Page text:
ACMT Highlights The Effect of Medical Marijuana on Driving Performance in the Journal of Medical Toxicology

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The September issue of the Journal of Medical Toxicology, the official journal of the American College of Medical Toxicology, features a comprehensive review of marijuana use as it relates to driving performance and traffic safety.

American College of Medical Toxicology

As with other medications that affect psychomotor function and judgment, the healthcare provider and patient should be informed of the potential risks to driver safety prior to prescribing this psychotropic drug.

The September 2014 issue of the Journal of Medical Toxicology (JMT) features a comprehensive and up-to-date review of marijuana as it relates to driving performance and traffic safety. Now legal in more than 20 states, medical marijuana’s influence on public safety is a continuing debate among policy makers, prescribers, and patients. Since alcohol and opioids have been irrefutably linked with motor vehicle collisions, many worry the same will inevitably be true with medical marijuana. In this comprehensive review of the most recent scientific literature, lead author Mark Neavyn, MD, director of Medical Toxicology at Hartford Hospital, notes, “As with other medications that affect psychomotor function and judgment, the healthcare provider and patient should be informed of the potential risks to driver safety prior to prescribing this psychotropic drug.” The information in this article will be indispensible to healthcare providers seeking a deeper understanding of the effects marijuana has on their patients. In addition, the paper will inform law enforcement and policy makers on the complexity of marijuana and driver impairment.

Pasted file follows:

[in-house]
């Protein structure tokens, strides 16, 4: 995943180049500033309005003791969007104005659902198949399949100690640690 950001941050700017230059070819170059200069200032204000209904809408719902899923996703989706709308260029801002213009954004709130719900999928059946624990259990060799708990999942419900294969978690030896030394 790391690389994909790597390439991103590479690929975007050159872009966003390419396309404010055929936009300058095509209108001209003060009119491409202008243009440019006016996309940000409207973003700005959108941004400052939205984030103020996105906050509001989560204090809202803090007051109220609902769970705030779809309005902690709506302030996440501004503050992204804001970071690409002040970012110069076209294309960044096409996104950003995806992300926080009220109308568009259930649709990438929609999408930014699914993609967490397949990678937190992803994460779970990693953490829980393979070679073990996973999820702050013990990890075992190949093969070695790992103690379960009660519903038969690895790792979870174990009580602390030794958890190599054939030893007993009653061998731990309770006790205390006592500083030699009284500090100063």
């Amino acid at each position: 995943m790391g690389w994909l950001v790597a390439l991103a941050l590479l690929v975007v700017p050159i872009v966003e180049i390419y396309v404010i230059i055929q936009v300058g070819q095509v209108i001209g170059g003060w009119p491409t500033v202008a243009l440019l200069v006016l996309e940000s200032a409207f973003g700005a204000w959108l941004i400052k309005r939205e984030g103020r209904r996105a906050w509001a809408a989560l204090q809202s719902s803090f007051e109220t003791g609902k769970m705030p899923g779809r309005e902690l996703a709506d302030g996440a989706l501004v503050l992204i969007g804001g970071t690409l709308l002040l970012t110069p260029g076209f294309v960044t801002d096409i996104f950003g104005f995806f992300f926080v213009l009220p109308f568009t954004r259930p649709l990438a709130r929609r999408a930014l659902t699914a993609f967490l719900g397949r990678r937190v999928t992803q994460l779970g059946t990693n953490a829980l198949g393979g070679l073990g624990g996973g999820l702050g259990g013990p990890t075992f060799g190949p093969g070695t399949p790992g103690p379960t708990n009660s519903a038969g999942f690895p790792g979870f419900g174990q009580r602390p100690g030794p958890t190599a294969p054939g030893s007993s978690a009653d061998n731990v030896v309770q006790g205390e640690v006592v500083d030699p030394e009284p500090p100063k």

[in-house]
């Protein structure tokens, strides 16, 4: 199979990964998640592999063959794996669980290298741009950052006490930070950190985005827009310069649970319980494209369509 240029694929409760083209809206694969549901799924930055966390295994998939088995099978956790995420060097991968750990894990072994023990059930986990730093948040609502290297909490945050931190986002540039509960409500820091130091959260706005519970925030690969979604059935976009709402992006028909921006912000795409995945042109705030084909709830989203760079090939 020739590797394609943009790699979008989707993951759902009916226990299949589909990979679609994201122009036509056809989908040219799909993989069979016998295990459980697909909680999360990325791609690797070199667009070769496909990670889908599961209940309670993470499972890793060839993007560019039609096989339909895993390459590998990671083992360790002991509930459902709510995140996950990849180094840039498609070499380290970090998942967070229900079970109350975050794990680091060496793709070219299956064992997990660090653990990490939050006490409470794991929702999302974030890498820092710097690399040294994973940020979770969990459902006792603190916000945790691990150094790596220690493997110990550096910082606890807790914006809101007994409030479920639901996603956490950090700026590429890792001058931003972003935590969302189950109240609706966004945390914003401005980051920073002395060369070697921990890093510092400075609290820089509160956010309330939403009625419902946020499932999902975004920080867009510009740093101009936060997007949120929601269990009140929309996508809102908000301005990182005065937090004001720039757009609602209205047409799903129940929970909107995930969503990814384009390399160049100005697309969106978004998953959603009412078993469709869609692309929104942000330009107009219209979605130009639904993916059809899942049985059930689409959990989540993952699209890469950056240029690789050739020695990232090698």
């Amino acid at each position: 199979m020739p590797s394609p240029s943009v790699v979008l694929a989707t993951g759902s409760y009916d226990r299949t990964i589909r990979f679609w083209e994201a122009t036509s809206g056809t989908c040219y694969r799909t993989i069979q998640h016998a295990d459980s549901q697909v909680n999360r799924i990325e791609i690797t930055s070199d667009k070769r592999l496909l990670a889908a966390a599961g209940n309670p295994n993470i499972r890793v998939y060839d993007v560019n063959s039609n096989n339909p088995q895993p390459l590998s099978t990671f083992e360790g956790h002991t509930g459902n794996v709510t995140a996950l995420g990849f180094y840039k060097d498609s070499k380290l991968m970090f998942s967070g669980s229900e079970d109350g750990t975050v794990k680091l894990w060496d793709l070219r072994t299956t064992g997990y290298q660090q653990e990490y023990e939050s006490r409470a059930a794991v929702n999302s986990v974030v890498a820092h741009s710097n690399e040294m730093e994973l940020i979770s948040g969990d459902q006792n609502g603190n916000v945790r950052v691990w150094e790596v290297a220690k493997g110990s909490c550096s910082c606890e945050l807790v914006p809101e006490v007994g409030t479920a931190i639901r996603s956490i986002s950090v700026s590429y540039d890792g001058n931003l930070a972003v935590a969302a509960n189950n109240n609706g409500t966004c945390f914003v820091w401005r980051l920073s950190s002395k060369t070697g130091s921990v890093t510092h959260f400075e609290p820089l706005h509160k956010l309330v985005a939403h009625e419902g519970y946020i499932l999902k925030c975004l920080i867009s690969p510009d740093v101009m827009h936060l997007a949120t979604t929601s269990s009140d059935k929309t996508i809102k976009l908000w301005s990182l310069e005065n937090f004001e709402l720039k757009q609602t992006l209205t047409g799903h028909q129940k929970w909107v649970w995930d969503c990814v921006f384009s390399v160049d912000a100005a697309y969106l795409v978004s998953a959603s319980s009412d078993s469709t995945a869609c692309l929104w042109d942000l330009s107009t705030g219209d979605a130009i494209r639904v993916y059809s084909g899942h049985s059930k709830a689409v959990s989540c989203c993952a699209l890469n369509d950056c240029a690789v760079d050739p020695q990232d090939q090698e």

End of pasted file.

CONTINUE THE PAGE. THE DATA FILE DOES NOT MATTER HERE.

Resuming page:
Also featured in the September issue of JMT is a series of articles that add important knowledge to our understanding of complications resulting from exposure to concentrated laundry detergent pods. Sales of concentrated laundry detergent pods have skyrocketed since their introduction in the US in 2010, and exposures among children have risen concomitantly in large part due to their colorful and toy-like appearance. Jason Russell, DO and co-authors from Nationwide Children’s Hospital in Columbus, Ohio describe dermal burns from laundry pod exposure, and Erika Smith, MD and colleagues from the University of Alabama in Birmingham describe a series of patients with esophageal injury from pod ingestion.

Other highlights in the September issue include a report of occupational carbon monoxide poisoning due to lighting hookahs, or water pipes, at a hookah bar; a report about a new recreational drug hitting the streets called methiopropamine; and new data on the potential downside of using intravenous fat emulsion for treating overdose. These articles and other regular features are available in the September edition of JMT (Volume 10, Issue 3). An informative audio summary of the issue is available in the September 2014 Journal of Medical Toxicology Podcast.

ACMT is a professional, nonprofit association of physicians with recognized expertise in medical toxicology. The College is dedicated to advancing the science and practice of medical

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